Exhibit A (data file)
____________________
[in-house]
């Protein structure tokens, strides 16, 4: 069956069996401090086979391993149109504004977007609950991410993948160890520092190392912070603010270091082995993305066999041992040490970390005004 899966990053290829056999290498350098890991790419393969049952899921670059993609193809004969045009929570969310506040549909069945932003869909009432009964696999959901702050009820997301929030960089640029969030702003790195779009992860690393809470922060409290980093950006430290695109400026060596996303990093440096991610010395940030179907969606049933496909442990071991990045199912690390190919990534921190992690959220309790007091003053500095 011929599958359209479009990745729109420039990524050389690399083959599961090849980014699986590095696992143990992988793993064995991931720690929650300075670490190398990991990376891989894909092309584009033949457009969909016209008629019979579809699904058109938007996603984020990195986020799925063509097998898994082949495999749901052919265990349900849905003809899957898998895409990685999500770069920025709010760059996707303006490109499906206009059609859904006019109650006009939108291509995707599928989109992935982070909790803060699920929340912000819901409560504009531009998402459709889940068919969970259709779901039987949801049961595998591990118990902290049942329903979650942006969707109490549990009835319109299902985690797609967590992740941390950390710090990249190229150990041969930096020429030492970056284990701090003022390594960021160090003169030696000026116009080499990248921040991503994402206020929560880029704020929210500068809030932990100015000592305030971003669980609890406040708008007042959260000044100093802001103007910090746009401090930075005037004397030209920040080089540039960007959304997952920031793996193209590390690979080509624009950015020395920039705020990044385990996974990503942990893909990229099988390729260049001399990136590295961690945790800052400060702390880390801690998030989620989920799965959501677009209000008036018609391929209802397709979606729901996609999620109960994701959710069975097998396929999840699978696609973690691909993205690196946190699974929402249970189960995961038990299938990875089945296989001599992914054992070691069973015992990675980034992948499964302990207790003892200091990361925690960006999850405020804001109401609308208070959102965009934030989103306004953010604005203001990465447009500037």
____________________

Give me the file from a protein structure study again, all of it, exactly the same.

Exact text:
[in-house]
């Protein structure tokens, strides 16, 4: 069956069996401090086979391993149109504004977007609950991410993948160890520092190392912070603010270091082995993305066999041992040490970390005004 899966990053290829056999290498350098890991790419393969049952899921670059993609193809004969045009929570969310506040549909069945932003869909009432009964696999959901702050009820997301929030960089640029969030702003790195779009992860690393809470922060409290980093950006430290695109400026060596996303990093440096991610010395940030179907969606049933496909442990071991990045199912690390190919990534921190992690959220309790007091003053500095 011929599958359209479009990745729109420039990524050389690399083959599961090849980014699986590095696992143990992988793993064995991931720690929650300075670490190398990991990376891989894909092309584009033949457009969909016209008629019979579809699904058109938007996603984020990195986020799925063509097998898994082949495999749901052919265990349900849905003809899957898998895409990685999500770069920025709010760059996707303006490109499906206009059609859904006019109650006009939108291509995707599928989109992935982070909790803060699920929340912000819901409560504009531009998402459709889940068919969970259709779901039987949801049961595998591990118990902290049942329903979650942006969707109490549990009835319109299902985690797609967590992740941390950390710090990249190229150990041969930096020429030492970056284990701090003022390594960021160090003169030696000026116009080499990248921040991503994402206020929560880029704020929210500068809030932990100015000592305030971003669980609890406040708008007042959260000044100093802001103007910090746009401090930075005037004397030209920040080089540039960007959304997952920031793996193209590390690979080509624009950015020395920039705020990044385990996974990503942990893909990229099988390729260049001399990136590295961690945790800052400060702390880390801690998030989620989920799965959501677009209000008036018609391929209802397709979606729901996609999620109960994701959710069975097998396929999840699978696609973690691909993205690196946190699974929402249970189960995961038990299938990875089945296989001599992914054992070691069973015992990675980034992948499964302990207790003892200091990361925690960006999850405020804001109401609308208070959102965009934030989103306004953010604005203001990465447009500037």